The Czech Institute for Circular Economy is launching the Czech Circular Hotspot, which will facilitate cross-sectoral and international cooperation in the field of circular economy. The goal of the platform is to create a space where public and private sectors can cooperate to help accelerate the Czech Republic’s circular transition. The Czech initiative makes the network of Visegrad hotspots complete, joining Hungary, Slovakia and Poland that have a local circular hotspot already.
At this point, some might ask: what is exactly a circular hotspot and where does the idea come from? Let’s have a look at the concept and the origins of circular hotspots.
The idea of circular hotspots
The purpose of circular hotspots is to share and disseminate knowledge in the field of circular economy. Moreover, it makes the cooperation of different social actors easier, stimulates the implementation of circular economy principles and creates opportunities for the emergence of new business models. Circular hotspots initiate activities such as the organization of conferences and regular meetings of working groups, coordination of various workshops and educational events, as well as information services.
The idea to establish the first circular hotspot was born in the Netherlands in response to the governmental program Circular Economy in the Netherlands by 2050. The platform Holland Circular Hotspot was created in 2016 to enable the interaction and cooperation of governmental, scientific and non-profit organizations with the business sector. This initiative has inspired many countries around the world and other circular hotspots began to emerge, for example in Luxembourg or Scandinavia. However, circular hotspots have also already started to operate in other Visegrad countries, namely in Slovakia, Hungary and Poland. This provides the Czech Republic the opportunity to get inspired, learn from them and hopefully establish further cooperation.
The Visegrad experiences
For inspiration and practical experience, we can look to Slovakia, our neighbouring country. The platform Circular Slovakia was launched in 2019, when seven founding partners signed a Memorandum of Cooperation. Among the partners were, for example, the Ministry of the Environment, the Institute for Circular Economy and the Embassy of the Kingdom of the Netherlands.
Circular Slovakia has grown gradually and nowadays has more than 50 members with various backgrounds. The members come from the private and public sectors, the research community as well as non-profit organizations. The hotspot membership allows them to participate in working groups and other interesting projects, take part in excursions, webinars and discussions and share knowledge and expertise. The membership is paid, which enables more independence and better functioning of the platform. Other activities initiated by the platform include mapping of financial instruments that support the circular transition, market research, looking for international business opportunities and participation in the creation of a circular economy road map.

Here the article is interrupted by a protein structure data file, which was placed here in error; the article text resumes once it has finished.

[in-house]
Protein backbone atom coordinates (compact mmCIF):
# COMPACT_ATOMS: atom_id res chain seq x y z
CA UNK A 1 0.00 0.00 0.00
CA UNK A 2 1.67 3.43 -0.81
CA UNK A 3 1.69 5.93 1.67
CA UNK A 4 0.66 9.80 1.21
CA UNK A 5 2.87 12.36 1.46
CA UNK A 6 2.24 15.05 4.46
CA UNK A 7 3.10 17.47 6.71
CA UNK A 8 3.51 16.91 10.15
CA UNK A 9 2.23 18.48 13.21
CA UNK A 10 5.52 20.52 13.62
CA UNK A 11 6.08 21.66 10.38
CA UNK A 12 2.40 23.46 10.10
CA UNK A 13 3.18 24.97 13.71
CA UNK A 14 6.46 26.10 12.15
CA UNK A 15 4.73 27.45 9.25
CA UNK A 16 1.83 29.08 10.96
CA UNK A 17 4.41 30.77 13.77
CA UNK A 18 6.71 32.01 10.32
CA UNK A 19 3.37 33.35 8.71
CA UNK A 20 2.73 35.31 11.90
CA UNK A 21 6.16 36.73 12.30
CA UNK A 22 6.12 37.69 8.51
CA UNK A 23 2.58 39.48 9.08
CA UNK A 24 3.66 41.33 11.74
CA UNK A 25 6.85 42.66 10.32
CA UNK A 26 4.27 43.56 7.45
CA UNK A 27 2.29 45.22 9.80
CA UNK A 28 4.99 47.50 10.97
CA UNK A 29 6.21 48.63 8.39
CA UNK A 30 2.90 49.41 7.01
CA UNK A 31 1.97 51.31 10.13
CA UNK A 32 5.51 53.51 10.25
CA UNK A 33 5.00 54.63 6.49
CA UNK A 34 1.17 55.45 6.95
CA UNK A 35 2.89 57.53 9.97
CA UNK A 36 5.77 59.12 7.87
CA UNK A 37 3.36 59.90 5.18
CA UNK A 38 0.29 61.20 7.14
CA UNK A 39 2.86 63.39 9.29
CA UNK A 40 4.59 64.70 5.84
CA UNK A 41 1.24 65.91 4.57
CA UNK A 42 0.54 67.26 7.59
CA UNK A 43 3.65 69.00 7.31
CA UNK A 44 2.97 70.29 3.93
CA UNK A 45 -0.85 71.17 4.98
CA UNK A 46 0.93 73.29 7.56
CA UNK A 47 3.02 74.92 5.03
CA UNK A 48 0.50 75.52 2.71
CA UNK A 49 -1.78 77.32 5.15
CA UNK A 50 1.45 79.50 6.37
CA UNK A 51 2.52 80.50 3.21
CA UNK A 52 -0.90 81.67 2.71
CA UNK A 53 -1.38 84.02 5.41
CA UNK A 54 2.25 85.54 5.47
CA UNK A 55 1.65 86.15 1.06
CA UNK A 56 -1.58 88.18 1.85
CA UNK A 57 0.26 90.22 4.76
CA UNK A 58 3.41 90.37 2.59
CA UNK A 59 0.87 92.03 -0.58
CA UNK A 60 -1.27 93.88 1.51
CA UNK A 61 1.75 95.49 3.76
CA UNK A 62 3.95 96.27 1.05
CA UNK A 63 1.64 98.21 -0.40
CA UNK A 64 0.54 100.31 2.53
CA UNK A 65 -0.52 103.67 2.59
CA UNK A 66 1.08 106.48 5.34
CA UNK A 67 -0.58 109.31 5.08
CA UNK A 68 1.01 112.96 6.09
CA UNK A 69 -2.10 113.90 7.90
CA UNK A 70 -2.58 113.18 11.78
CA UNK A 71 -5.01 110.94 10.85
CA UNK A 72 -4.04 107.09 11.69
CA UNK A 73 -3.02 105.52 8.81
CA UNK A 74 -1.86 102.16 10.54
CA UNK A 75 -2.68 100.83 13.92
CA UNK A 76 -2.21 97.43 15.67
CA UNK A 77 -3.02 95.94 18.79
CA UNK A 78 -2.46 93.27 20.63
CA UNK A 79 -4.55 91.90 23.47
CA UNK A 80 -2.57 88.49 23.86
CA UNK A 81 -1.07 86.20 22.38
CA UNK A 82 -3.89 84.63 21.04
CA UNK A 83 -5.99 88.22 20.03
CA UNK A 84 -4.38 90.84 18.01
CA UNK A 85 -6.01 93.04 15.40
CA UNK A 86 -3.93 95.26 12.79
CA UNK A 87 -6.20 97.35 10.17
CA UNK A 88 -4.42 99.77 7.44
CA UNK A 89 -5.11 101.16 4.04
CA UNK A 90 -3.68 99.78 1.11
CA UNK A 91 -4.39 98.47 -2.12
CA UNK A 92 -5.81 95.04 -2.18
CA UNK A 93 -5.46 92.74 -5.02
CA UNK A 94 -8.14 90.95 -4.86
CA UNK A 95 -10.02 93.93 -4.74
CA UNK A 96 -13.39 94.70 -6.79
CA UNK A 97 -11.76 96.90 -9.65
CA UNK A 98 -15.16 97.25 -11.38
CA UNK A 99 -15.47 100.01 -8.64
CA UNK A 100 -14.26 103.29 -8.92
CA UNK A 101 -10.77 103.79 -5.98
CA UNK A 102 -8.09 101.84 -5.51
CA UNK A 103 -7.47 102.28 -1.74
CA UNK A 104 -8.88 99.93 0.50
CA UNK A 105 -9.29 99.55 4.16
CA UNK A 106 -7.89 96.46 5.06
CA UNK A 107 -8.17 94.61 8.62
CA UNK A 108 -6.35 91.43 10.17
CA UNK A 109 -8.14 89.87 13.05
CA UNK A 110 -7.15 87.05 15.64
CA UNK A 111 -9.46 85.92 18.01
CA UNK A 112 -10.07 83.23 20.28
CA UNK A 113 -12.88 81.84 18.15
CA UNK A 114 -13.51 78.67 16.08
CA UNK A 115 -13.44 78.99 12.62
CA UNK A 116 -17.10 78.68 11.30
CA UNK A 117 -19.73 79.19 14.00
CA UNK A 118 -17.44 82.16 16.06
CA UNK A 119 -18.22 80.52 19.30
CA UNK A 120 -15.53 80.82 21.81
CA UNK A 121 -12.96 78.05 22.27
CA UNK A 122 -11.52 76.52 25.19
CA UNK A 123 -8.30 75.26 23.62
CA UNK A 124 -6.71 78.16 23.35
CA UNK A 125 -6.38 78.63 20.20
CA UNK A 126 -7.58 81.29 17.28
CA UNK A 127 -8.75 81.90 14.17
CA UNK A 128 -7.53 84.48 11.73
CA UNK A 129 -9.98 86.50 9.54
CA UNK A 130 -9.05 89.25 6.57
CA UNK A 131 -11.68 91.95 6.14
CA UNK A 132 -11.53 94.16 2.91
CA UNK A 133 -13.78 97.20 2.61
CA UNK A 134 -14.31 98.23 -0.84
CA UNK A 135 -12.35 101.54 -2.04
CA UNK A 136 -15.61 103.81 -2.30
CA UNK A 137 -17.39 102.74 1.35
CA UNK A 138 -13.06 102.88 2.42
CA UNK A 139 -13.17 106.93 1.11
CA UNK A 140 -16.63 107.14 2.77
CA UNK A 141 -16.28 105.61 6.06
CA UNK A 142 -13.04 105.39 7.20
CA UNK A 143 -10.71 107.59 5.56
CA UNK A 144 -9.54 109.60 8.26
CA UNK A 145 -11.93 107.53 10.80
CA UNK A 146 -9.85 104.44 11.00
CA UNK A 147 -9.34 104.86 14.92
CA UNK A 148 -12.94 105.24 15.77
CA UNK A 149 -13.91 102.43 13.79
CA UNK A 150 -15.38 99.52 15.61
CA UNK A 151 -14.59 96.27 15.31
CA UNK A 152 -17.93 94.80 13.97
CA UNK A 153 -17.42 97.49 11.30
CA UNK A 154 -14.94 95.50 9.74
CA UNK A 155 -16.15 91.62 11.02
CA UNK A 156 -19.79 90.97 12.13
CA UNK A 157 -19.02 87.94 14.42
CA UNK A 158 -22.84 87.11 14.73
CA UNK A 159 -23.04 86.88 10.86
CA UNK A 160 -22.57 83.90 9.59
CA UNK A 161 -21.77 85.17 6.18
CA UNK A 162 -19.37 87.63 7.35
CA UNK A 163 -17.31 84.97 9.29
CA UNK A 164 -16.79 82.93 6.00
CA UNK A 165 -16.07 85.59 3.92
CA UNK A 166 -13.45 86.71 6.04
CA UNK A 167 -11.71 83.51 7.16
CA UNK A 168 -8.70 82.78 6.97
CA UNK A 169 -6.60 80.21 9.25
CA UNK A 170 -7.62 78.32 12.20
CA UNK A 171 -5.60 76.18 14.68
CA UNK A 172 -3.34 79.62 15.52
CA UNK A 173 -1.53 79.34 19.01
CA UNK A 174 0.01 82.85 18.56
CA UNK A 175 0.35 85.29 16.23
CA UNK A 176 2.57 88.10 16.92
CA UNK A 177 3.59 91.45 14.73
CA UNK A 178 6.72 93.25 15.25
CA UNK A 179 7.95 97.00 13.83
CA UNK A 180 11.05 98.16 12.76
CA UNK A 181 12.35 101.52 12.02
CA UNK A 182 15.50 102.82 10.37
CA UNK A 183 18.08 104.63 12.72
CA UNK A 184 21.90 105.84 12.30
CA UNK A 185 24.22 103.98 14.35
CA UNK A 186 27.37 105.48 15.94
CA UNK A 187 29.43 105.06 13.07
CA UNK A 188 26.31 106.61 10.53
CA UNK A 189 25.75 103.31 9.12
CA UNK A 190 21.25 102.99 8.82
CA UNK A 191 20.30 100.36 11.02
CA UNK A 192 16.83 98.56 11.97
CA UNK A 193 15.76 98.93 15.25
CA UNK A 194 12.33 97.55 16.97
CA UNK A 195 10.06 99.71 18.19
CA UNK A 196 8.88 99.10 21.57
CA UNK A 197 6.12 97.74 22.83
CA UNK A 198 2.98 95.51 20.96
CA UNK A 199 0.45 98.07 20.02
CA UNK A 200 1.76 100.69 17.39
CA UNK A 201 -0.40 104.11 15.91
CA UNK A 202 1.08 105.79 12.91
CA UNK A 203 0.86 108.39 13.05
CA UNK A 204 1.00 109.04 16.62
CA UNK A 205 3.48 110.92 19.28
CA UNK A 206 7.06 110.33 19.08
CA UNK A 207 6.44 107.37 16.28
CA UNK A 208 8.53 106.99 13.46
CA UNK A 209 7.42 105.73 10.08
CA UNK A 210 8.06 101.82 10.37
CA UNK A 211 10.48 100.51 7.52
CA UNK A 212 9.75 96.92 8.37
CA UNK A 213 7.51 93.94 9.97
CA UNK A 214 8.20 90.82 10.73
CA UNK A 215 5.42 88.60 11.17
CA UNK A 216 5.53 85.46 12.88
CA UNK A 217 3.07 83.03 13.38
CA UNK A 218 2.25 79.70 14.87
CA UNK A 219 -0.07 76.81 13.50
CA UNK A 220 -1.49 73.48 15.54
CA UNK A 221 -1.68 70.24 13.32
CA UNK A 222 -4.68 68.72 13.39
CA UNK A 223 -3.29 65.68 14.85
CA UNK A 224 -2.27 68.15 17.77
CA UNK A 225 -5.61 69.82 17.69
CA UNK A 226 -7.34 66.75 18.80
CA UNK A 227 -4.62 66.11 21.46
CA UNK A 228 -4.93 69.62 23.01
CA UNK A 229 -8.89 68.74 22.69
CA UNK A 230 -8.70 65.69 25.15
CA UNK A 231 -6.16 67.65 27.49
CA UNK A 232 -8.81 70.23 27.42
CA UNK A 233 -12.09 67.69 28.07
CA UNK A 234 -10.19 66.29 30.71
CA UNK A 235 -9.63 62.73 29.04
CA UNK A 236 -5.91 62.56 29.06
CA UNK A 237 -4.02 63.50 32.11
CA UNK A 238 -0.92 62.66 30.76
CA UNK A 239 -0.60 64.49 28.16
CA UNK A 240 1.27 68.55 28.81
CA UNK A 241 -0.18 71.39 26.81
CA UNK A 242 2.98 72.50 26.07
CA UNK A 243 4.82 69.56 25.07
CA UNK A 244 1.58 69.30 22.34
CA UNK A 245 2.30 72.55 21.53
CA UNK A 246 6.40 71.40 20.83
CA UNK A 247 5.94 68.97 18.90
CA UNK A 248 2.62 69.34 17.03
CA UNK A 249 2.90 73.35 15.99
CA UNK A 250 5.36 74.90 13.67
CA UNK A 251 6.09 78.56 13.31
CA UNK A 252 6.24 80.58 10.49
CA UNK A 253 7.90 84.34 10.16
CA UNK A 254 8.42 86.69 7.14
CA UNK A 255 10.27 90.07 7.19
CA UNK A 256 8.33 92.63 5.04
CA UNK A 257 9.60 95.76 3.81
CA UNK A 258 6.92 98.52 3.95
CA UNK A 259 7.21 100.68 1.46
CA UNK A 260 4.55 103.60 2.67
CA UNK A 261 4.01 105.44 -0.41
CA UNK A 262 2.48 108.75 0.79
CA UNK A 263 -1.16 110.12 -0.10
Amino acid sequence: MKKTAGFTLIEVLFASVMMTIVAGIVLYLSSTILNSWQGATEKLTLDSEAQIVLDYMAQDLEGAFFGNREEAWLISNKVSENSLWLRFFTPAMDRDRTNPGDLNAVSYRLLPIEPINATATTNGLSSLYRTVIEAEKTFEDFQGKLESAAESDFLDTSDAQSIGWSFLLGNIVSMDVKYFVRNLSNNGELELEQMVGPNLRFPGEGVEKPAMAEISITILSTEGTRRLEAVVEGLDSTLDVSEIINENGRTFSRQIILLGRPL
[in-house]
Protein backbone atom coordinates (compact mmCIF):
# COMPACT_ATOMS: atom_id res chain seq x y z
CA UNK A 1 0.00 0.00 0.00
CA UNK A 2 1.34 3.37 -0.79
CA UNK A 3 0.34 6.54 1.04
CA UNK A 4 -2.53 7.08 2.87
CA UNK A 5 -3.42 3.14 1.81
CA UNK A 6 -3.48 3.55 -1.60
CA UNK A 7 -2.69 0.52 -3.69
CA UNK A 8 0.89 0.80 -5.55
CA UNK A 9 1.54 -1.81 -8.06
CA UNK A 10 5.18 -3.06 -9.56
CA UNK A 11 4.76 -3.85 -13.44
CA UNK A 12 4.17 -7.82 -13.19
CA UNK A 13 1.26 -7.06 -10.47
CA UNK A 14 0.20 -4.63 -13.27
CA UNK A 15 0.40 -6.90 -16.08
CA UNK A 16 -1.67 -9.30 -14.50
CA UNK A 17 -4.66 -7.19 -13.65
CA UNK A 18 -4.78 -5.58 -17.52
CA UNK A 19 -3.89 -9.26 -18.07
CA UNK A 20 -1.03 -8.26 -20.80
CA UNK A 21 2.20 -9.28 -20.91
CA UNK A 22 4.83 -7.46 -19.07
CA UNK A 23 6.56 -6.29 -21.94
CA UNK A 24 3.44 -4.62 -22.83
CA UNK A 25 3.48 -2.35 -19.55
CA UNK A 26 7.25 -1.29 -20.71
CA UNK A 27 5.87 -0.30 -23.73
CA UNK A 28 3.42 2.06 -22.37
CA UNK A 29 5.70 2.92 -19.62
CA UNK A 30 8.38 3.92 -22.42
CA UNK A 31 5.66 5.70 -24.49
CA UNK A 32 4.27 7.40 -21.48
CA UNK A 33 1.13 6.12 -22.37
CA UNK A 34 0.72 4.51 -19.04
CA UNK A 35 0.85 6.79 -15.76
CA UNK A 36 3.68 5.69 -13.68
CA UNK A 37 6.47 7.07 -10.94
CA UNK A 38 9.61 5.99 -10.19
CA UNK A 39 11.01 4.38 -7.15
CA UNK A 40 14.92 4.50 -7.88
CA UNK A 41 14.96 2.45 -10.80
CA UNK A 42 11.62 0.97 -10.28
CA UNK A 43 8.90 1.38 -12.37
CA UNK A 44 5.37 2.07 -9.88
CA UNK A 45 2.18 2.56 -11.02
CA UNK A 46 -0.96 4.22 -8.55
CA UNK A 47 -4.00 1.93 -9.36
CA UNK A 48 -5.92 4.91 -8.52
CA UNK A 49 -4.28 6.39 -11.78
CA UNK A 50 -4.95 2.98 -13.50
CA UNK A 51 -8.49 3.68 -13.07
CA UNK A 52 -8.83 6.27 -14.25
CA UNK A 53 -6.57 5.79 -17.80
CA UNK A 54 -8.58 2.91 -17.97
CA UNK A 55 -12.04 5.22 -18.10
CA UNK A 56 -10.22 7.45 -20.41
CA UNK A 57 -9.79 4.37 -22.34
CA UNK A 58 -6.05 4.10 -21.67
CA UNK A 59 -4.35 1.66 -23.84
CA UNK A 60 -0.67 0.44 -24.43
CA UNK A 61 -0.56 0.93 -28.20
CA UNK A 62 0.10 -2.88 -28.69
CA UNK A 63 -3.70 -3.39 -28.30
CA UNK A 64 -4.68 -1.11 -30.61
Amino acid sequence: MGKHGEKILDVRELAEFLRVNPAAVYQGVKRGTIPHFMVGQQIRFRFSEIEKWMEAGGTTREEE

Denisa Rášová, the chairwoman of Circular Slovakia, summarizes her experiences with the platform as follows: “Based on feedback from our members, we can say that 2021 was a successful year for the platform. Almost all our members want to continue the partnership and intensify their involvement in the platform. They especially appreciate the possibility to receive information about current events, participate in educational activities, exchange experiences and have access to the network of active institutions engaged in the circular transition of Slovakia. In 2022, we will welcome ten new members. We have a lot of plans in the coming year. In cooperation with the Slovak Institute for Circular Economy and the Barney Creative Studio, we are launching the “Target Circular” initiative in February, which will publish the circular goals of various entities on a local level and provide the opportunity to evaluate goals by independent authorities. We also plan to focus more on personal meetings with members, as the pandemic did not allow us to do so last year. We are also looking forward to international cooperation, including support for the establishment of our sister organization, the Czech Circular Hotspot.”